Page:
Let’s say that in three years, you hope to have obtained and implemented data privacy mapping software, but the software is expensive. When you’re presenting your vision to the board, instead of simply saying, “with this software, in three years we will have completed our data mapping which will help with responding to subject access requests,” you could paint the picture of the outcome with a story. You could say, “Imagine that in three years, someone files a subject access request to get copies of all of their personal data. Instead of panicking to try to respond in the short, regulated timeframe, we enter the person’s name into the software, and boom! We immediately have a beautiful report providing all of the data because of the software’s mapping capacity. How comforting is that?”
The outcome trying to be achieved is efficiency and confidence. The first version of the vision describes the factual outcome, not the emotional one. The second version concludes by inviting the listeners to feel how comfortable the new software will make them. This is much more likely to create buy-in.
Where to use storytelling
Storytelling can be used throughout your program to great success.
- Presenting Metrics: Whenever you’re presenting numbers, do so in the form of a story. If the number of calls to the hotline is 12, is that good or bad? What do we want it to be? What is the goal and why? What would it look like in the perfect scenario? Always present numbers in a narrative story format that gives them meaning.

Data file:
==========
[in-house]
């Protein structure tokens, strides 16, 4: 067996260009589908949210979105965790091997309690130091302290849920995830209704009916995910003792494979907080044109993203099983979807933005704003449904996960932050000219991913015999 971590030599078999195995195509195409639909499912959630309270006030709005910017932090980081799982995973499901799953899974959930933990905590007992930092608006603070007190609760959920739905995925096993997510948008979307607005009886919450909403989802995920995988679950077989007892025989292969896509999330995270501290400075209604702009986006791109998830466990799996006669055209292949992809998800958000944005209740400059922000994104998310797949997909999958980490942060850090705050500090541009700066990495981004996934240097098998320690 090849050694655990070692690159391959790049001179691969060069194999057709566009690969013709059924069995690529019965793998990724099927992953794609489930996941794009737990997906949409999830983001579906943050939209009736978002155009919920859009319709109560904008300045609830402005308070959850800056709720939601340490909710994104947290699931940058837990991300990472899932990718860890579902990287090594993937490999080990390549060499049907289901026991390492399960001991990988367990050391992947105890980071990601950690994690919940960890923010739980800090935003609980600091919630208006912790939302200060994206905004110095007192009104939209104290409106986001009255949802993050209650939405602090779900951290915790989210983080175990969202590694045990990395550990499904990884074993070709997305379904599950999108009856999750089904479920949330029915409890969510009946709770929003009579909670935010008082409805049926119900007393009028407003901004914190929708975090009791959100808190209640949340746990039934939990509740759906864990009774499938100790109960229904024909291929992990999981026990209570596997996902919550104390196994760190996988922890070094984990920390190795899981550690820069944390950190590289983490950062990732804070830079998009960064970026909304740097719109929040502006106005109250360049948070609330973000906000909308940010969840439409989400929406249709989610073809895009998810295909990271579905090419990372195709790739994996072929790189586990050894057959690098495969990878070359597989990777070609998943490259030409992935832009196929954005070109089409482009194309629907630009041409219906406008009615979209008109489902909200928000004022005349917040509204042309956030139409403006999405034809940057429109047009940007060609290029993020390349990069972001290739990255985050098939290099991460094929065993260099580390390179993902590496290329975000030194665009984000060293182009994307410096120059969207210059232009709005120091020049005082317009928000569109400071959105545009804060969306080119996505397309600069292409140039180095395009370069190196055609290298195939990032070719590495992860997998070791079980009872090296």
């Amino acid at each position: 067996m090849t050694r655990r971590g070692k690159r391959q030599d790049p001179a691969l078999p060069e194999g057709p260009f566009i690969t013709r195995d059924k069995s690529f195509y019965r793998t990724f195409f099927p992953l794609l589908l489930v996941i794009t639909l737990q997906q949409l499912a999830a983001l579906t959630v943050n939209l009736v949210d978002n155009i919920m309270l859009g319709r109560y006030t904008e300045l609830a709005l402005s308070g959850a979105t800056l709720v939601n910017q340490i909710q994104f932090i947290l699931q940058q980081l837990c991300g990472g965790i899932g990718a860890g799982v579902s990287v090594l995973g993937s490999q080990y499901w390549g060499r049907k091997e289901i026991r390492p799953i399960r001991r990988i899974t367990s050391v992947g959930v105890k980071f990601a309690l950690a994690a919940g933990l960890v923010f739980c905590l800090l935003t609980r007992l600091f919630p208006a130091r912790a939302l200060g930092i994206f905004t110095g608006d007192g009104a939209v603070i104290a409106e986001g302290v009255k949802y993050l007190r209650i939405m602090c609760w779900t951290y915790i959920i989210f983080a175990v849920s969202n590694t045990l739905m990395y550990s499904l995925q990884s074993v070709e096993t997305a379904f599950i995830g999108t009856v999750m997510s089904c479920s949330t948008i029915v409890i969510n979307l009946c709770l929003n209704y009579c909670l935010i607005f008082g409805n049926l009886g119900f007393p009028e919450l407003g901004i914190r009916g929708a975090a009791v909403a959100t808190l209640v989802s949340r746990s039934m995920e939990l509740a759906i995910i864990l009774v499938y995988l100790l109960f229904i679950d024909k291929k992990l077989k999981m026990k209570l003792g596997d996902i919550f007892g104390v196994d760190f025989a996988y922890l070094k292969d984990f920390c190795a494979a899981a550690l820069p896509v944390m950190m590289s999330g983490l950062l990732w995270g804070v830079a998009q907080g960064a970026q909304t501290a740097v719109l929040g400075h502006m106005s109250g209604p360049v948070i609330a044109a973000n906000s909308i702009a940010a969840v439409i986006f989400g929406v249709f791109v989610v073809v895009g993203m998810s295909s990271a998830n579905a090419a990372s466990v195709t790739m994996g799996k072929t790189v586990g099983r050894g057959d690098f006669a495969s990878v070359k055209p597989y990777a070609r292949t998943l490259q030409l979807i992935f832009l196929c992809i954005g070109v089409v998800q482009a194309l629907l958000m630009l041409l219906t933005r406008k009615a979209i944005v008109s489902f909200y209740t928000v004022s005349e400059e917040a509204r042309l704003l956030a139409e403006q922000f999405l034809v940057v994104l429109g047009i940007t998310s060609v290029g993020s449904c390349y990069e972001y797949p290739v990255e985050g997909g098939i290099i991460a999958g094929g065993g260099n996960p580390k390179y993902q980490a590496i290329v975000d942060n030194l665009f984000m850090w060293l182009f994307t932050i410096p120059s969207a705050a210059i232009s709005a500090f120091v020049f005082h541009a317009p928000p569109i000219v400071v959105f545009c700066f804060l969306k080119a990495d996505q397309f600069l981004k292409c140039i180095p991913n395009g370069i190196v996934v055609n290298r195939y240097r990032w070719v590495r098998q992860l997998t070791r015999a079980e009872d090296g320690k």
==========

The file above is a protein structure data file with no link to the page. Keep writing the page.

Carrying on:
- Communications: From emails to videos to infographics, stories are always more fun to engage with than lectures. Create a character going through a problematic situation. Show the progression from confusion to clarity using the policy or tool. Stories stick with people in a way flowcharts do not.
- Policies/Procedures: Include examples in FAQ sections that are written in the first person. Instead of writing, “Where can reports be made?” try, “I’m concerned about something I saw that might be unethical. Where can I make a report?”
- Training: Stories should be the basis of nearly all training. Use real-life scenarios to show people what can happen when things go wrong. Influence researcher Robert Cialdini advises telling stories about people as similar to the audience as possible. Try to find stories matching the audience’s age, seniority in the company, region/geography and industry. The closer the characters in the story are to the audience, the more impactful they will be.
A picture’s worth
They say that a picture is worth 1,000 words. While that is certainly true of visual media, it’s also true of the pictures painted in people’s heads when a story is being told. People are much more likely to buy into your vision when they can see it themselves. Seeing it is much easier when the mental picture is being painted by a story. By getting the buy-in you need, you’ll be much more likely to live happily ever after.
Next, find out how CCOs can elevate their position by leading data-driven discussions with the board in Data in the boardroom.